In his latest blog, our Deputy Head, Mr Godfrey, discusses effective teaching strategies with some sixth formers.
This week the association which connects the Heads of the world’s leading independent schools – known as HMC – revealed the outcome of a recent survey of its 360 members. They had been asked their views on a range of educational matters.
The survey reveals a very significant gap between what teachers think education should be for and what the curriculum is delivering. They think the current system focuses too much on qualifications and not enough on broader aims such as values, attitudes, and skills: strikingly, 94% believe GCSEs need partial or complete reform.
The teachers were stating loudly and clearly that there needs to be much more emphasis on curiosity and a love of learning rather than a box-ticking, narrow curriculum.
I have seen other surveys published, with very similar results, during my 20 years of teaching. Frankly, I digested this latest one with weary resignation.
I knew it would be far more revealing and interesting to talk directly to our own pupils about their own lessons at Downe House.
So I gathered a group of UVI girls in my office last Monday and grilled them about their experience of my own subject, English, during their time at our school. As a newcomer, I hoped they had experienced more ‘love of learning’ than box-ticking in our classrooms.
The girls were pleased to air their thoughts and were candid with their feedback. They were overwhelmingly positive, but there were some important messages to take away.
The most important and emphatic message from the girls was how much they valued passion and enthusiasm from their teachers.
As one of the girls said: “I just love it when my teacher gets excited in our lessons. Her passion is infectious.”
“I was dreading studying Pride and Prejudice for A Level,” said another. “I tried and failed to read it over the summer before LVI started. It was so long and mushy. But then Mrs Boswell told us that she had fought to teach it to us because she loved it so much. She made the novel come to life.”
The girls explained how different teachers reveal their enthusiasm in different ways. One said: “Mrs Boswell is like a teenager when she’s excited – it’s so funny.” Another said: “Mr Owen is different: he cares a lot but is much more cynical with it. I remember how irritated he was by the lovers in Wuthering Heights!”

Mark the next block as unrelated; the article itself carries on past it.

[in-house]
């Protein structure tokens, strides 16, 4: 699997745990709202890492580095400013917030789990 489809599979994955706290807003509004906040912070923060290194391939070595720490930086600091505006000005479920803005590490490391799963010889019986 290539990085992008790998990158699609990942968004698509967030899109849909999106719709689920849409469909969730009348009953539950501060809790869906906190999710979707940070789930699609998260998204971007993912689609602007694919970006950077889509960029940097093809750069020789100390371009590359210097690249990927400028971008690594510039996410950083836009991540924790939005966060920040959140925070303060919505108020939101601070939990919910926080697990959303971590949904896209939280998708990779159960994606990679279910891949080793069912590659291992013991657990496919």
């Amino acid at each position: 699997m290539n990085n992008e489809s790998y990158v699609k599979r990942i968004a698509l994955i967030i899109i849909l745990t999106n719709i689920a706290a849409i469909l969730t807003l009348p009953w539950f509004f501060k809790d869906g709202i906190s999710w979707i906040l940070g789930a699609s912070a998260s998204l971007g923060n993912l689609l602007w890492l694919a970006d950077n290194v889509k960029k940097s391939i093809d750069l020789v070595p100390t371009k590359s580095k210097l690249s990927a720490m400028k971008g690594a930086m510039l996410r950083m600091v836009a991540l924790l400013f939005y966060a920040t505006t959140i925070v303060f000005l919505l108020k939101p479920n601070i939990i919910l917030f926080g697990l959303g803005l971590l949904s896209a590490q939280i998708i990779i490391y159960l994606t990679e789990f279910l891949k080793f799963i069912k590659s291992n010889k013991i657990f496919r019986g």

The girls were keen to tell me how their enjoyment of English is maximised when their opinions are listened to and valued.
“When we studied The Handmaid’s Tale at A Level, it was the first time we were asked our opinion about things that really mattered to us,” said one of the girls. “It was just amazing: suddenly we were talking about abortion, spirituality, love, pornography and more. I remember being told by the teacher: if you’re not angry, you’re not paying attention.”
“I like it when the teacher argues with us and challenges our opinions,” said one of the girls. “It makes it all much more engaging and thought-provoking.”
One of the girls shared a revealing anecdote: “I hadn’t enjoyed GCSE English very much and wasn’t going to do it at A Level. But then I was chatting to a Sixth Former in the library who was reading about the historical context of Othello. I realised that English was about a lot more than simply metaphors and similes.”
Clearly, for the subject to be interesting, it needs to be sufficiently challenging.
“The best teachers find a way to let you know they expect more from you,” said one of the girls. “Not in a mean or pressurised way, but in a way that reminds you or makes you aware that you are capable of doing better.”
“Yes,” said another. “One tactic some teachers use is to call you to the front for a ‘chat’ about your work while the rest of the class work quietly. I remember being told how I could improve and all the others in the class could hear! But it was fine – and it was good to get individual attention like that.”
One pupil said: “If a teacher knows me well and has faith in me, then I will be motivated to try harder when they expect a lot from me. I will try harder for them.”
I was struck by the passion with which the girls spoke. I told them they were a far cry from the stereotype of an all-girls school full of well-behaved but rather passive pupils.
“I think girls here can appear quite passive in lessons when they are younger, but we become less so as we get older and find our voice,” said one girl.
Another added: “If we are not challenged, we are likely to seem passive in lessons because we are bored. But if we are challenged and motivated, we will not be passive.”
The HMC survey may have shed some light on how the UK’s education system has become too crowded and overly focused on results and assessment.
But what is clear to me is that our girls will rise to anything when they are challenged and inspired by their teachers.
Mr Matt Godfrey
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